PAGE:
Saturday, November 17, 2007

Resting in a Zen garden

Resting in a Zen garden
Originally uploaded by curli

Another step has been achieved with my daughter and son-in-law hanging this plaque of the Resting Buddha.
This plaque has been patiently sitting in the office since last March,as I was not going to tempt fate,and builders by hanging it too early in the makeover.
This can also be viewed from the kitchen and dining areas;One either side of the plaque is a square terra cotta pot home to Jasmine,which I hope will eventually form a flowering cone each side of Buddha.

Sunday, November 11, 2007

Hibiscus sabdariffa

I thought that after my earlier comments re planting Rosella plants,you might like to see what they look like!
(Isn't the colouring so rich...and lush!

Rosella ia a robust many branched shrub-like annual that gets 4 to 7 feet tall in optimum conditions.

The dark green leaves are about 6 inches across and deeply dissected into five narrow lobes.
The stems,branches,leaf veins and leaf stems/petioles are reddish.

The hibiscus -like are yellow and about 3 inches in diameter;
At the bottom edge of the flower eclosing the bases of the five petals is a fleshy ruby red "cup"/calyx which develops as the seed covering after the flowers is pollinated.

These calyces are used to make juices,sauces,jam ,wines and pies...the pie being similar to a rhubarb pie.
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Storm lilies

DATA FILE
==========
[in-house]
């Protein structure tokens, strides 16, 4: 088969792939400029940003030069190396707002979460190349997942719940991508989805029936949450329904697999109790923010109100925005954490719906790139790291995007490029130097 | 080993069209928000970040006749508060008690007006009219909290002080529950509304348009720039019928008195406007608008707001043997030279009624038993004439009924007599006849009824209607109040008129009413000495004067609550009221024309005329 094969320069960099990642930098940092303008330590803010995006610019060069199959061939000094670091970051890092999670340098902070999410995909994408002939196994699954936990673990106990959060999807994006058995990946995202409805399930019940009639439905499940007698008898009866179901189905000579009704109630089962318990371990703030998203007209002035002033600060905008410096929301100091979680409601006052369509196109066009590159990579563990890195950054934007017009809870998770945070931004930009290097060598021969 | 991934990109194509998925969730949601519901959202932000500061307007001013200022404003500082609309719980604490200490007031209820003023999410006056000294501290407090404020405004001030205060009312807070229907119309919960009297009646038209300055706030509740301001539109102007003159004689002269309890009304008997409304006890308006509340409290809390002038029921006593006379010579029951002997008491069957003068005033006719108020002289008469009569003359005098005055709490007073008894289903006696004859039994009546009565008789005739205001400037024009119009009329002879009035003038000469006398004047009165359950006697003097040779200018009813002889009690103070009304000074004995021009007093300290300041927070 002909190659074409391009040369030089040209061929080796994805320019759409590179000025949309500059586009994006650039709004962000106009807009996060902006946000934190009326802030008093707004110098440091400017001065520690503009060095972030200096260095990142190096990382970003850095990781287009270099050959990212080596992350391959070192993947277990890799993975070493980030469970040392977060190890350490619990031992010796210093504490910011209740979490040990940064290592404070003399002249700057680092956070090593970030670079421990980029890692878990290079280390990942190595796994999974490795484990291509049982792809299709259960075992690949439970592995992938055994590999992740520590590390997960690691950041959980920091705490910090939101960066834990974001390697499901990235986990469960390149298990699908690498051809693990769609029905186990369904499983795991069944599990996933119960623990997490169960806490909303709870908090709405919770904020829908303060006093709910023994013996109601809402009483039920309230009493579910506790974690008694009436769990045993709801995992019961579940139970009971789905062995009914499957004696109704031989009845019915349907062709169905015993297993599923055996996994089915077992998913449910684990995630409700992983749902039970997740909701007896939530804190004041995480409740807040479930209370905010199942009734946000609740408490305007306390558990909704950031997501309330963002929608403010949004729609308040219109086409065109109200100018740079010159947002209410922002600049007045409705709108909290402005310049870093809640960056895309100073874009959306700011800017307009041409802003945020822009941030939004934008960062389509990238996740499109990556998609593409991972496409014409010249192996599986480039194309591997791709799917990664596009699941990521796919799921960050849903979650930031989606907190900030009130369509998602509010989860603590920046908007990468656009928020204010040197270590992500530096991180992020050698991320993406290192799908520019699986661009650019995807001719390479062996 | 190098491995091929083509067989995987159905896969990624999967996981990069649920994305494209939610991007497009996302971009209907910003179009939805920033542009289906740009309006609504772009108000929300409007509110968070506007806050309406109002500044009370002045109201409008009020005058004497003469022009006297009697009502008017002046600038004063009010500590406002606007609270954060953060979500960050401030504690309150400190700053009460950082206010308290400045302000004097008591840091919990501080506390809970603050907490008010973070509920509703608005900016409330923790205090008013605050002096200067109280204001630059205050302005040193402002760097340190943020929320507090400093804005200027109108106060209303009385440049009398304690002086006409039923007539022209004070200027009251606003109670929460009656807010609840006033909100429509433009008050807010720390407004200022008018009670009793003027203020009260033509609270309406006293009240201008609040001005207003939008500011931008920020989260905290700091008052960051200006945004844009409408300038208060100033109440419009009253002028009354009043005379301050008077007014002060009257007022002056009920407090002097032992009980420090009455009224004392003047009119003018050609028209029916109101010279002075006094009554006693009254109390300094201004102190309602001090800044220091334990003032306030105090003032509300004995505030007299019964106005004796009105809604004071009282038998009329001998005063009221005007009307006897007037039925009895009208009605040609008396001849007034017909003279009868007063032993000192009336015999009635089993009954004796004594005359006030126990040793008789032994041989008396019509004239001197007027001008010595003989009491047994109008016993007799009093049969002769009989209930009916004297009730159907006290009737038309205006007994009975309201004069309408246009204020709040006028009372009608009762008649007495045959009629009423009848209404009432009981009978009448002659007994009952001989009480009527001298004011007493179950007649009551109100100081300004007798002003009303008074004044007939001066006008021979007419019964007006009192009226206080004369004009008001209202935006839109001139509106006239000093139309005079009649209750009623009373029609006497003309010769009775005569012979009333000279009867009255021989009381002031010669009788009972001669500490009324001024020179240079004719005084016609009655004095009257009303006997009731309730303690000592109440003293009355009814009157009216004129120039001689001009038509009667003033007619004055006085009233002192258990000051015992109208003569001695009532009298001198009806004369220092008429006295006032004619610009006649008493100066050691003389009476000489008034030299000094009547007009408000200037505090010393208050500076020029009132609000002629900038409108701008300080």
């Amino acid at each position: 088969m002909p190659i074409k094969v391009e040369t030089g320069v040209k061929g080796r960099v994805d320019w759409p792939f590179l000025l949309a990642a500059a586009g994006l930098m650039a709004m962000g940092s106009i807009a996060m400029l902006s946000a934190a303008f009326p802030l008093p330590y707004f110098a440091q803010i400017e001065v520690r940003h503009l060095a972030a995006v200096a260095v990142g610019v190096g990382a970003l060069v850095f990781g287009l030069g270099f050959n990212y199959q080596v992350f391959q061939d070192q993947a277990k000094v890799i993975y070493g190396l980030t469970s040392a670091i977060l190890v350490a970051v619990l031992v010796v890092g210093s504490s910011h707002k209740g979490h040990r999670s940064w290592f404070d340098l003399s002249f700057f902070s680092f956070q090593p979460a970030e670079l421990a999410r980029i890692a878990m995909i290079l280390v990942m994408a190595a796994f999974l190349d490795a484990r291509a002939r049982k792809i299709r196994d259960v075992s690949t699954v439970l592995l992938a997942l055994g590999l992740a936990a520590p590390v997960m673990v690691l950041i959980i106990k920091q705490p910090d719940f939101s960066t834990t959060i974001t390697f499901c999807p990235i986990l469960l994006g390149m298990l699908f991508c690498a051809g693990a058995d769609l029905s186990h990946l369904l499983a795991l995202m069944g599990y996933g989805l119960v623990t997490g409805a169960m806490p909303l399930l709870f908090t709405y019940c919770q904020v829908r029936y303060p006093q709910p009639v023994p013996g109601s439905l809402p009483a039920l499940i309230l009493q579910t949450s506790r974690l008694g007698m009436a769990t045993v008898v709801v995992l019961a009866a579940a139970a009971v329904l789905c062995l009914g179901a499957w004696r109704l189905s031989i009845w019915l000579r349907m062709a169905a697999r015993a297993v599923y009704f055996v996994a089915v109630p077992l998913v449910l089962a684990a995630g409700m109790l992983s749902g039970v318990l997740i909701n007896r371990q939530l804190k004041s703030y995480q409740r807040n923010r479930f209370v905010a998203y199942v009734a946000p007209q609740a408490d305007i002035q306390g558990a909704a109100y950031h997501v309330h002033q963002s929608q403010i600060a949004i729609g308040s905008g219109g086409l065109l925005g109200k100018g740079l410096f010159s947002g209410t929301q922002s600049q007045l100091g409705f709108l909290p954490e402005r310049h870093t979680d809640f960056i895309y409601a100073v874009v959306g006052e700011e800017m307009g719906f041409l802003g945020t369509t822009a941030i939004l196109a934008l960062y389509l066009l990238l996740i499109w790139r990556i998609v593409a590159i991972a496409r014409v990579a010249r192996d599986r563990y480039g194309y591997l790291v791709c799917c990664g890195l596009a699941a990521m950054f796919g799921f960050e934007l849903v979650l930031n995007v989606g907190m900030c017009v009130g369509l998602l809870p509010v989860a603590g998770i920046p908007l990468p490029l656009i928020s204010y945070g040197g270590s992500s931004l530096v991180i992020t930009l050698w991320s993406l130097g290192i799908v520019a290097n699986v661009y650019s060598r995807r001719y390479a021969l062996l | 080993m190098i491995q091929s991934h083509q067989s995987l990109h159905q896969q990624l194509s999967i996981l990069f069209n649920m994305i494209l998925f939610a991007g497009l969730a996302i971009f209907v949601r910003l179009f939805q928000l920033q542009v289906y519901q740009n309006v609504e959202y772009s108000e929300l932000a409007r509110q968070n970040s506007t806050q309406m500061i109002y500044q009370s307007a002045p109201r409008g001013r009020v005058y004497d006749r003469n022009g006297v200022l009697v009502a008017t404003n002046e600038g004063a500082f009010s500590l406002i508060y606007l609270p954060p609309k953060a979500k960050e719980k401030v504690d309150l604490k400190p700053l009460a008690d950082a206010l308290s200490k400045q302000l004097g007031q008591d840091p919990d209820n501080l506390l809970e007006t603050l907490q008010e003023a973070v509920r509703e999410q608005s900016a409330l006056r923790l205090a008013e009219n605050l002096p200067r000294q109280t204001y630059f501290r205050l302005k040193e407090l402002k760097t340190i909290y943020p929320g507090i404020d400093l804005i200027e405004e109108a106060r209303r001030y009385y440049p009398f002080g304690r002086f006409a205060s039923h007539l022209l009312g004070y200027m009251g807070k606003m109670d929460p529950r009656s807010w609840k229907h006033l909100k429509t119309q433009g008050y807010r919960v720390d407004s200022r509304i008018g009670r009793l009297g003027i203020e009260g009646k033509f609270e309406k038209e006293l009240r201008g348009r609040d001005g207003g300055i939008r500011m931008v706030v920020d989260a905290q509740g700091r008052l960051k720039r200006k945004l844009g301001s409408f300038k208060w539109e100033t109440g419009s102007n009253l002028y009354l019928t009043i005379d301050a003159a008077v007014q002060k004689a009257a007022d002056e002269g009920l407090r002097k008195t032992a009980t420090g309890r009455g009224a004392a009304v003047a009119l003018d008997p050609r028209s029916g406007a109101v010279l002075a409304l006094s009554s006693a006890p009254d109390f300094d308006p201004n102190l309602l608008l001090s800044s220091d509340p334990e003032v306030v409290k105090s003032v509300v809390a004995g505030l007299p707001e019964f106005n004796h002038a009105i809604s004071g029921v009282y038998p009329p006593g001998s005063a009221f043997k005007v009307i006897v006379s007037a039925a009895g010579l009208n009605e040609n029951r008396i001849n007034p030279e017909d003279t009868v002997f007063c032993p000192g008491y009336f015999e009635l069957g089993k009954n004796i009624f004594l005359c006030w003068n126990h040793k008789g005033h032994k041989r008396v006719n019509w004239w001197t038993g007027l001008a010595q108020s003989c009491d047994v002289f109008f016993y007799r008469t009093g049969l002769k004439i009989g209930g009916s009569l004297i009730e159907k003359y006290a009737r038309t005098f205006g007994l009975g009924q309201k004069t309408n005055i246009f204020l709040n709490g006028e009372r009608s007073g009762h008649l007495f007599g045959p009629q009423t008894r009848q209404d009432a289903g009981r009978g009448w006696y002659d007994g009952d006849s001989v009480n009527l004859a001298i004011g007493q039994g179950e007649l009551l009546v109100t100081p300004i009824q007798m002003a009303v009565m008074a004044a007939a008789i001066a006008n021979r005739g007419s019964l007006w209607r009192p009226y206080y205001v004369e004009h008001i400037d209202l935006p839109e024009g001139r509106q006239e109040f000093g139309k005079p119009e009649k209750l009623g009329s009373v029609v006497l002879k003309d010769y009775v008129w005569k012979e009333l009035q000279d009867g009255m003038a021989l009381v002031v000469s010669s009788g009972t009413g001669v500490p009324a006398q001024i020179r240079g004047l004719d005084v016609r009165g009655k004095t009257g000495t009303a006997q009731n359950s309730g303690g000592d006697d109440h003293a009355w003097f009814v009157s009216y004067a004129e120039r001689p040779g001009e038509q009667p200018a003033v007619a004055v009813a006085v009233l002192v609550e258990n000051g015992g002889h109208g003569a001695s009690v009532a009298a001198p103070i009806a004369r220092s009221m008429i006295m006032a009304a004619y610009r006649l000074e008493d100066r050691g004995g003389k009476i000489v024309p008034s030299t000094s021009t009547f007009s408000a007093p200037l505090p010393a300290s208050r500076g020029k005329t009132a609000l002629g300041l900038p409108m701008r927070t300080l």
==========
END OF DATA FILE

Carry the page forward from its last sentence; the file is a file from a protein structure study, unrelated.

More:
After last night's rain,the storm lilies are "bloomin' luvverly"
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Another spot for contemplation

Whether it's good feng shui or not,
I like this little spot in my home........
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A moment of Zen

In the past months as Ken's ill health consumed so much of my time,
my Zen Garden attempt has not had too much attention apart from watering .

But it did it's own thing and grew and is flourishing.

The garden was conceived as being for moments of quiet reflection,
and hearts- ease in time of turmoil:
and it is succeeding in being an oasis of tranquillity for me.

There is still work to be done,apart from weeding---

To my mind it needs a few more splashes of colour: maybe a few more broad-leafed crotons that have a splash of orange or yellow.

Yesterday I planted out a couple of New Guinea Impatiens,with deep variegated leaves and deep scarlet flowers;
As none of my Cliveas are blooming at the moment I'm hoping the Impatiend will do a bolt and grow and bloom quickly as we roll into our Wet (and growing season)

In the top picture on the left hand side,and about halfway along is a clump of 'Storm Lilies':
I'm not sure of the botanical name,but their beauty lies in the fact
that after the first thunderstorm of the season it starts blooming
with palest pink lily like blooms.

A couple of weekends ago,on the right hand side of the path,I planted out a few Rosella seedlings
(Hibiscus sabdariffa)

These plants are prized in Queensland for jam/conserve making ,giving a ruby-red,slightly tangy result.
Being of the hibiscus family they have a lemon coloured hibiscus type open flower
with a dark centre.
The fruit are glossy ruby-red 'pods'(looking a bit like a closed rose bud)
and enclosing the slightly hairy seed pod.
Even if my Rosellas don't provide sufficient fruit for jam making
I KNOW I will love having these beautiful plants in my garden

I also added a bird bath to the lower end of the garden;
but looking at the picture,I'm sure it needs to be more level.
More labour ahead.but it's worth it I think!

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